In response to growing public concerns about climate change, many American cities have begun to set goals for reducing energy usage, decreasing reliance on non-renewable energy sources, and helping building owners upgrade inefficient properties. To aid in this transition, several jurisdictions have created Building Performance Standards (BPSs). BPSs regulate either greenhouse gas (GHG) emissions or energy efficiency for certain building types.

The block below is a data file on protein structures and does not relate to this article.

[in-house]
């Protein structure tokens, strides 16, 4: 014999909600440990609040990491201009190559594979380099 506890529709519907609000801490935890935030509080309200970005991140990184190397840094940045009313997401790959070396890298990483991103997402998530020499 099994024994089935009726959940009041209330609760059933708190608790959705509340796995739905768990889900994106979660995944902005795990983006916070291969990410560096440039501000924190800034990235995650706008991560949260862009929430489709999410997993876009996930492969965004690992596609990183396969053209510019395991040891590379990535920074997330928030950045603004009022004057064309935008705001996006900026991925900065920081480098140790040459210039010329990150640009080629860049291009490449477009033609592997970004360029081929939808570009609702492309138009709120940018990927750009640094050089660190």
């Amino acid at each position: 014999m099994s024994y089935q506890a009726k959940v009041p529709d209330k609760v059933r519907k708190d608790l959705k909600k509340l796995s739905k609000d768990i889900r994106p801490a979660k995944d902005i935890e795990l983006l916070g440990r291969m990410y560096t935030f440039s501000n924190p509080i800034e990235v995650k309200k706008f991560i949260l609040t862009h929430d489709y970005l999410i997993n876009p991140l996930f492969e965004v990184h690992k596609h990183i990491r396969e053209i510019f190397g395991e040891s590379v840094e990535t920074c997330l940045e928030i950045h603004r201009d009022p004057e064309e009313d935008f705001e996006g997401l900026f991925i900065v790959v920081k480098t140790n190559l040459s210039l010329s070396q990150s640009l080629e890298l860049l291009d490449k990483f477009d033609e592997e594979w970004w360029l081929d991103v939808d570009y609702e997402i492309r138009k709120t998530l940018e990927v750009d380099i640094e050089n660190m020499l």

This paper, prepared by students at the New York University School of Law, surveys the field of existing BPSs, focusing on the different ways that jurisdictions have chosen to penalize non-compliance. It argues that penalties designed to make building owners internalize the costs of non-compliance with BPS targets are more likely to be effective than penalties based on a flat fee approach.
Authors: Nathan Lee & Corban Ryan